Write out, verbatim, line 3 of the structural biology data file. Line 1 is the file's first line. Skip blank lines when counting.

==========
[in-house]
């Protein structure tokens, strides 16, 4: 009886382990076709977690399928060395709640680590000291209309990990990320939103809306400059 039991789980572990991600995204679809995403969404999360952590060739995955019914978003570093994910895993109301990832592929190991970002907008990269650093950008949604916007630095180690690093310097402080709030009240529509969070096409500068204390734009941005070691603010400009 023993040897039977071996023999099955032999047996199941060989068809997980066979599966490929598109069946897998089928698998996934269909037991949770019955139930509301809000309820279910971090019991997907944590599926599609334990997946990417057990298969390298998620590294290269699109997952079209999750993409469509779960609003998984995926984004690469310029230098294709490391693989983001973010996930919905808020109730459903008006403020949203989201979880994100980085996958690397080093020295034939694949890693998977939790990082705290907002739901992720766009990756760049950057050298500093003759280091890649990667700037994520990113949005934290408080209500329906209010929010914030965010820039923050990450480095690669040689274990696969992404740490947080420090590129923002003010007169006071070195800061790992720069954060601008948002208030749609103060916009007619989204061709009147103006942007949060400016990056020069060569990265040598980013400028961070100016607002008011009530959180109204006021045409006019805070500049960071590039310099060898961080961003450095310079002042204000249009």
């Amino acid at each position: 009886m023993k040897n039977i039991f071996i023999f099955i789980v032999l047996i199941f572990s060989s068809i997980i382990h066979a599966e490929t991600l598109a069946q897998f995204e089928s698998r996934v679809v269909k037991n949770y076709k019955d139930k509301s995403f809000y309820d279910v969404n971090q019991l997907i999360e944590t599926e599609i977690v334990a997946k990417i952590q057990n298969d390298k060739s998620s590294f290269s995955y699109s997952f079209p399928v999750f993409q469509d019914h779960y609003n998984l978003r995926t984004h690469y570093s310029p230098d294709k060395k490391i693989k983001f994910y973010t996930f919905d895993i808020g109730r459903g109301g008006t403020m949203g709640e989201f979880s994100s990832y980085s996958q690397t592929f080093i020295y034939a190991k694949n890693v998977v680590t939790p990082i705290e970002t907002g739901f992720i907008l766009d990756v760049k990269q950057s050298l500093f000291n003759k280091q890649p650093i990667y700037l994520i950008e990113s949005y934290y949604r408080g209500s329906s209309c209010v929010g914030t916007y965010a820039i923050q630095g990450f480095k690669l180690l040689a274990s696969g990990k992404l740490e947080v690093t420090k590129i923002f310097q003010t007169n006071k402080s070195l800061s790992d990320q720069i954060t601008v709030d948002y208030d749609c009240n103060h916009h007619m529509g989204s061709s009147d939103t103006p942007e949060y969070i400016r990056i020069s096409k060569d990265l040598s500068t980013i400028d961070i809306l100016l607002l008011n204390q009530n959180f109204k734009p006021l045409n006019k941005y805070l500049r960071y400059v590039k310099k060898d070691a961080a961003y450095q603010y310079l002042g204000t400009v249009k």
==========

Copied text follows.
């Amino acid at each position: 009886m023993k040897n039977i039991f071996i023999f099955i789980v032999l047996i199941f572990s060989s068809i997980i382990h066979a599966e490929t991600l598109a069946q897998f995204e089928s698998r996934v679809v269909k037991n949770y076709k019955d139930k509301s995403f809000y309820d279910v969404n971090q019991l997907i999360e944590t599926e599609i977690v334990a997946k990417i952590q057990n298969d390298k060739s998620s590294f290269s995955y699109s997952f079209p399928v999750f993409q469509d019914h779960y609003n998984l978003r995926t984004h690469y570093s310029p230098d294709k060395k490391i693989k983001f994910y973010t996930f919905d895993i808020g109730r459903g109301g008006t403020m949203g709640e989201f979880s994100s990832y980085s996958q690397t592929f080093i020295y034939a190991k694949n890693v998977v680590t939790p990082i705290e970002t907002g739901f992720i907008l766009d990756v760049k990269q950057s050298l500093f000291n003759k280091q890649p650093i990667y700037l994520i950008e990113s949005y934290y949604r408080g209500s329906s209309c209010v929010g914030t916007y965010a820039i923050q630095g990450f480095k690669l180690l040689a274990s696969g990990k992404l740490e947080v690093t420090k590129i923002f310097q003010t007169n006071k402080s070195l800061s790992d990320q720069i954060t601008v709030d948002y208030d749609c009240n103060h916009h007619m529509g989204s061709s009147d939103t103006p942007e949060y969070i400016r990056i020069s096409k060569d990265l040598s500068t980013i400028d961070i809306l100016l607002l008011n204390q009530n959180f109204k734009p006021l045409n006019k941005y805070l500049r960071y400059v590039k310099k060898d070691a961080a961003y450095q603010y310079l002042g204000t400009v249009k």